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Sleepworking: A Hidden Threat to Your Health and Productivity

Updated: Apr 17, 2023

Have you ever woken up to find that you have sent an email, made a phone call, or completed a task while you were asleep? If so, you might be one of the millions of people who suffer from sleepworking, a phenomenon where people work while they are asleep.


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Sleepworking is a form of parasomnia, a category of sleep disorders that involve abnormal movements, behaviours, emotions, perceptions, and dreams that occur while falling asleep, sleeping, between sleep stages, or during arousal from sleep. Sleepworking can range from simple actions like checking emails or browsing social media to complex activities like writing reports or making presentations.


Sleepworking is triggered by a combination of factors, such as stress, anxiety, overwork, insomnia, and digital devices. These factors can disrupt the normal sleep cycle and cause people to enter a state of partial arousal, where they are neither fully awake nor fully asleep. In this state, they can perform tasks that they normally do during the day without being fully aware of what they are doing.


Sleepworking can have negative impacts on physical and mental health, productivity, creativity, and relationships. Sleepworking can cause sleep deprivation, which can impair cognitive functions, memory, mood, and immune system. Sleepworking can also interfere with the quality and quantity of work done during the day, as well as the ability to generate new ideas and solutions. Sleepworking can also affect personal and professional relationships, as sleepworkers may send inappropriate or confusing messages to their colleagues, clients, friends, or family members.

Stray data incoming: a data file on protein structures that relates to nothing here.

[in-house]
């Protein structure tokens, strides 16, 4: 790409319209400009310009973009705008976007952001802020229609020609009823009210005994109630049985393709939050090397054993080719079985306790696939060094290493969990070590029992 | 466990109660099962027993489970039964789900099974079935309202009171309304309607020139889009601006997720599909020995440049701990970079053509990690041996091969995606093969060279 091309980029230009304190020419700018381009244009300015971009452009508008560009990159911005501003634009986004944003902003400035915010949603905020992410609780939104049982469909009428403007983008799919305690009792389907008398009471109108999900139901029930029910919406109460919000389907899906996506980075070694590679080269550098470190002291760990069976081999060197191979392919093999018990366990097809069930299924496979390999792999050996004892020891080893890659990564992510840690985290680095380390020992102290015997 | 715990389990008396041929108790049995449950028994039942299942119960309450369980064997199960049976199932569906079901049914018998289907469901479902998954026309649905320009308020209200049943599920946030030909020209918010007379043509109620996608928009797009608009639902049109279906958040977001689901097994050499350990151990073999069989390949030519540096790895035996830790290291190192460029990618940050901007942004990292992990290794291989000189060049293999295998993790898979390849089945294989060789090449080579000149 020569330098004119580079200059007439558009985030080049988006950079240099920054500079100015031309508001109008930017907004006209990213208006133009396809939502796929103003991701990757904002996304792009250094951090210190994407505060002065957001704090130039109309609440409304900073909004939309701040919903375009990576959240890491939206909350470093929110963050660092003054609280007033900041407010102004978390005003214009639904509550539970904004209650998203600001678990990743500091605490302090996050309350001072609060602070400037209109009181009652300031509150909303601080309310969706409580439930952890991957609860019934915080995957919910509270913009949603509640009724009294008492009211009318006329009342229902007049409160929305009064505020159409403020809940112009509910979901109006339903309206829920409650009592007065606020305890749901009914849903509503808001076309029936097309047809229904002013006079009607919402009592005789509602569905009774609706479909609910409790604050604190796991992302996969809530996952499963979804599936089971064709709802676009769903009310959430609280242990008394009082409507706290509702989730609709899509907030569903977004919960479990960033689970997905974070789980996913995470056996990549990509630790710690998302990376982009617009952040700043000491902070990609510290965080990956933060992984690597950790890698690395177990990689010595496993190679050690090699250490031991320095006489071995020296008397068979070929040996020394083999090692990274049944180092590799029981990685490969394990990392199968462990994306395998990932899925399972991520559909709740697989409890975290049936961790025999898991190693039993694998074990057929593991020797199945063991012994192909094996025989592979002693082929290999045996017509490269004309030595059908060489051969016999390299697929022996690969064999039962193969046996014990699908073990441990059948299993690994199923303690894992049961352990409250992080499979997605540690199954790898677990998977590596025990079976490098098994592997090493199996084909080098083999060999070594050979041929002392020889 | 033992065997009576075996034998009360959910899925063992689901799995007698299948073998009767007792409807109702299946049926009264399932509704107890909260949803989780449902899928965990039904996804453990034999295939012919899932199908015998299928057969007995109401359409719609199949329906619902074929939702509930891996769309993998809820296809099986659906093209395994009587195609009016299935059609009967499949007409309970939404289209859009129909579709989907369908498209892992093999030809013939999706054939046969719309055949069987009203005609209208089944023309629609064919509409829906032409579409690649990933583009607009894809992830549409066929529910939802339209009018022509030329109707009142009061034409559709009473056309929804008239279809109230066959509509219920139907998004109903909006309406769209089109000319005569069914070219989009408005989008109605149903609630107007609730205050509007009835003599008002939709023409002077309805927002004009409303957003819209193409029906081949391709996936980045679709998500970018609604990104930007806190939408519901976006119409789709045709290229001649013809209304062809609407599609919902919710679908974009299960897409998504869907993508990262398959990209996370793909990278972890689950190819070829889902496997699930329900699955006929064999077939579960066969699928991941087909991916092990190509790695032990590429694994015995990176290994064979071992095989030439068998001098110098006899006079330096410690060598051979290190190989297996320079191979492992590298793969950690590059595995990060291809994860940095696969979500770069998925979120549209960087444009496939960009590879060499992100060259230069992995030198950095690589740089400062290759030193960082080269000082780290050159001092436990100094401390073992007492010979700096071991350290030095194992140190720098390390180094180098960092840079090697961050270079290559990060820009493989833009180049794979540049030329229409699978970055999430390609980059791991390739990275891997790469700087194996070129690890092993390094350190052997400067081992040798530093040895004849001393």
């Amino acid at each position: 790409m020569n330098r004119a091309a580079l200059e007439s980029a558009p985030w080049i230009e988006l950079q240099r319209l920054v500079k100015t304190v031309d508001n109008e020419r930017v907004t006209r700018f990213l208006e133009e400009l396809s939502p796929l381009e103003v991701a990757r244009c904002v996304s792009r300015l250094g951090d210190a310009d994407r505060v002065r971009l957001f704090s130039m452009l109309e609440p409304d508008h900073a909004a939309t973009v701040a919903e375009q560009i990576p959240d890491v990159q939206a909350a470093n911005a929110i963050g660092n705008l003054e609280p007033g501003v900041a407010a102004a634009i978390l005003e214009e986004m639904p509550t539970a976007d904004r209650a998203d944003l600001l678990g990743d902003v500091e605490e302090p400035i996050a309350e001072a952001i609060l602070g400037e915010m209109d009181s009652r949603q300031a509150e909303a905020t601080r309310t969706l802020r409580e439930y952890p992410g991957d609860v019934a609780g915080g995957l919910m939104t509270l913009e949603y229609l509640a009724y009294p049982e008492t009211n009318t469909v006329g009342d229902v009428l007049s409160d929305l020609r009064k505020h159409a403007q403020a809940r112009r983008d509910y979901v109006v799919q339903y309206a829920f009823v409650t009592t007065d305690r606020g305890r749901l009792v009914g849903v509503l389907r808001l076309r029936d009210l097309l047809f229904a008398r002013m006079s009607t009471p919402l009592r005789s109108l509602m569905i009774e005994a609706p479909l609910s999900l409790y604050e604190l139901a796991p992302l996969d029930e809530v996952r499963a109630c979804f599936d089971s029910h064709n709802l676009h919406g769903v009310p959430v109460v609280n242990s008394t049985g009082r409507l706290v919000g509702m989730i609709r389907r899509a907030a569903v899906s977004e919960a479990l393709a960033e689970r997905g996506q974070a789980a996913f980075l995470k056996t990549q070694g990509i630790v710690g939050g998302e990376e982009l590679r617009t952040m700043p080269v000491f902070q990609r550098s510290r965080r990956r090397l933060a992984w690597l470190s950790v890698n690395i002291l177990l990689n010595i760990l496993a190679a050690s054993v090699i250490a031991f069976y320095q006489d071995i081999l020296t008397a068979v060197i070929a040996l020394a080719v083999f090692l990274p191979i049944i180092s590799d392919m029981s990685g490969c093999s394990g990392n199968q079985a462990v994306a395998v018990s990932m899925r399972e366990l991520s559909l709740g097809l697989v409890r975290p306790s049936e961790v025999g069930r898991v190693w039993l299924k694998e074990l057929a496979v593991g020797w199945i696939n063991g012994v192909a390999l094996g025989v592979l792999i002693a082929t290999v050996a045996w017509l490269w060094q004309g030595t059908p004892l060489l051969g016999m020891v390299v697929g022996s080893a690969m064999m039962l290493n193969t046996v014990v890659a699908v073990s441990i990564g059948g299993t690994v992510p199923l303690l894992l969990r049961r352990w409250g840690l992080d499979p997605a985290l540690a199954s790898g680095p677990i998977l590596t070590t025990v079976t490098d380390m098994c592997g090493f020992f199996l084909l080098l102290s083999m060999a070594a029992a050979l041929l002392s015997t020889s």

However, sleepworking can also have some positive outcomes. Some sleepworkers report that they have solved problems, learned new skills, or discovered new insights while sleepworking. Some researchers suggest that sleepworking may be a way of coping with stress or processing information that is difficult to deal with during wakefulness.


How can you prevent or reduce sleepworking?


Here are some tips:

  • Improve your sleep hygiene. Avoid caffeine, alcohol, nicotine, and heavy meals before bedtime. Keep your bedroom dark, quiet, comfortable, and cool. Follow a regular sleep schedule and stick to it. Aim for at least seven hours of uninterrupted sleep every night.

  • Manage your stress levels. Find healthy ways to cope with stress, such as exercise, meditation, yoga, hobbies, or talking to someone you trust. Seek professional help if you feel overwhelmed or depressed.

  • Limit your exposure to digital devices at night. Turn off your phone, computer, tablet, TV, and other electronic devices at least an hour before bedtime. Use an alarm clock instead of your phone to wake up in the morning. Keep your devices out of your bedroom or in a place where you cannot reach them easily while asleep.

  • Seek medical attention if you have any signs of sleep disorders. Sleepwalking is one of the most common causes of sleepworking. Sleepwalking is a disorder of arousal that occurs during deep sleep and involves getting up and walking around while asleep.


Other sleep disorders that can cause or contribute to sleepworking include insomnia (difficulty falling or staying asleep), sleep apnoea (pauses in breathing during sleep), restless legs syndrome (unpleasant sensations in the legs that cause an urge to move them), and narcolepsy (excessive daytime sleepiness and sudden attacks of sleep). If you suspect that you have any of these conditions, consult your doctor for diagnosis and treatment.


Sleepworking is a hidden threat to your health and productivity that should not be ignored. By following these tips and seeking help when needed, you can improve your sleep quality and reduce the risk of sleepworking.


Remember: work hard during the day and rest well at night!
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